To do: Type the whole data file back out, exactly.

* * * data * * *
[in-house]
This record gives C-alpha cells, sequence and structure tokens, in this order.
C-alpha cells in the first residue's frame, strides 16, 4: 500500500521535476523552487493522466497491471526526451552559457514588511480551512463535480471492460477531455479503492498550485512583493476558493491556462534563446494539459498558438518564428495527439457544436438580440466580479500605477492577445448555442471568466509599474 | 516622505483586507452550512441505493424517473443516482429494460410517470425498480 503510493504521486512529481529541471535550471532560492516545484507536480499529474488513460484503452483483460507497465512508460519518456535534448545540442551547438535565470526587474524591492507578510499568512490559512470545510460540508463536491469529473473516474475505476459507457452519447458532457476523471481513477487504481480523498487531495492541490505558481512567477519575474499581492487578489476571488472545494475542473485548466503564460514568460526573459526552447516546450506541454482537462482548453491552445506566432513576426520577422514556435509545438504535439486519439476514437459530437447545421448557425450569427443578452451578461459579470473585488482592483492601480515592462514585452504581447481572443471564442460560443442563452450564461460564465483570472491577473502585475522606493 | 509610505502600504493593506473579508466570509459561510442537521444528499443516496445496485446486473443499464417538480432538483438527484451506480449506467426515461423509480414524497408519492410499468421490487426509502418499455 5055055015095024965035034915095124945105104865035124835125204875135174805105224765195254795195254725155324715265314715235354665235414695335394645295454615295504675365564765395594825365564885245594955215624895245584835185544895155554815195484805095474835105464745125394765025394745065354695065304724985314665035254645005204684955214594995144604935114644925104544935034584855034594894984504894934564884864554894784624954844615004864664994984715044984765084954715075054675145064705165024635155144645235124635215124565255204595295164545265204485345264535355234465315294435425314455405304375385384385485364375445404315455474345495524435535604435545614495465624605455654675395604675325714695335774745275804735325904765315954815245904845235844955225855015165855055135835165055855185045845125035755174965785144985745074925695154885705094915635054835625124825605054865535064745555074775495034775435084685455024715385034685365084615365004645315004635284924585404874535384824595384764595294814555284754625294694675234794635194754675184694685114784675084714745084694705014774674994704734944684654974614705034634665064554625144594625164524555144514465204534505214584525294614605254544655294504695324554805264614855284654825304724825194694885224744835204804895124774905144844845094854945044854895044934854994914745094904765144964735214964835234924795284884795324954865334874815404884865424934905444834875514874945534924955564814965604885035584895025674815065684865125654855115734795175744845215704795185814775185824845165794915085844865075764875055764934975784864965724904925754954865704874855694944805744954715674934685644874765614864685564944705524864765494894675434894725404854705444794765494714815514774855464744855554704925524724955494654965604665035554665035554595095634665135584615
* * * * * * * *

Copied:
[in-house]
This record gives C-alpha cells, sequence and structure tokens, in this order.
C-alpha cells in the first residue's frame, strides 16, 4: 500500500521535476523552487493522466497491471526526451552559457514588511480551512463535480471492460477531455479503492498550485512583493476558493491556462534563446494539459498558438518564428495527439457544436438580440466580479500605477492577445448555442471568466509599474 | 516622505483586507452550512441505493424517473443516482429494460410517470425498480 503510493504521486512529481529541471535550471532560492516545484507536480499529474488513460484503452483483460507497465512508460519518456535534448545540442551547438535565470526587474524591492507578510499568512490559512470545510460540508463536491469529473473516474475505476459507457452519447458532457476523471481513477487504481480523498487531495492541490505558481512567477519575474499581492487578489476571488472545494475542473485548466503564460514568460526573459526552447516546450506541454482537462482548453491552445506566432513576426520577422514556435509545438504535439486519439476514437459530437447545421448557425450569427443578452451578461459579470473585488482592483492601480515592462514585452504581447481572443471564442460560443442563452450564461460564465483570472491577473502585475522606493 | 509610505502600504493593506473579508466570509459561510442537521444528499443516496445496485446486473443499464417538480432538483438527484451506480449506467426515461423509480414524497408519492410499468421490487426509502418499455 5055055015095024965035034915095124945105104865035124835125204875135174805105224765195254795195254725155324715265314715235354665235414695335394645295454615295504675365564765395594825365564885245594955215624895245584835185544895155554815195484805095474835105464745125394765025394745065354695065304724985314665035254645005204684955214594995144604935114644925104544935034584855034594894984504894934564884864554894784624954844615004864664994984715044984765084954715075054675145064705165024635155144645235124635215124565255204595295164545265204485345264535355234465315294435425314455405304375385384385485364375445404315455474345495524435535604435545614495465624605455654675395604675325714695335774745275804735325904765315954815245904845235844955225855015165855055135835165055855185045845125035755174965785144985745074925695154885705094915635054835625124825605054865535064745555074775495034775435084685455024715385034685365084615365004645315004635284924585404874535384824595384764595294814555284754625294694675234794635194754675184694685114784675084714745084694705014774674994704734944684654974614705034634665064554625144594625164524555144514465204534505214584525294614605254544655294504695324554805264614855284654825304724825194694885224744835204804895124774905144844845094854945044854895044934854994914745094904765144964735214964835234924795284884795324954865334874815404884865424934905444834875514874945534924955564814965604885035584895025674815065684865125654855115734795175744845215704795185814775185824845165794915085844865075764875055764934975784864965724904925754954865704874855694944805744954715674934685644874765614864685564944705524864765494894675434894725404854705444794765494714815514774855464744855554704925524724955494654965604665035554665035554595095634665135584615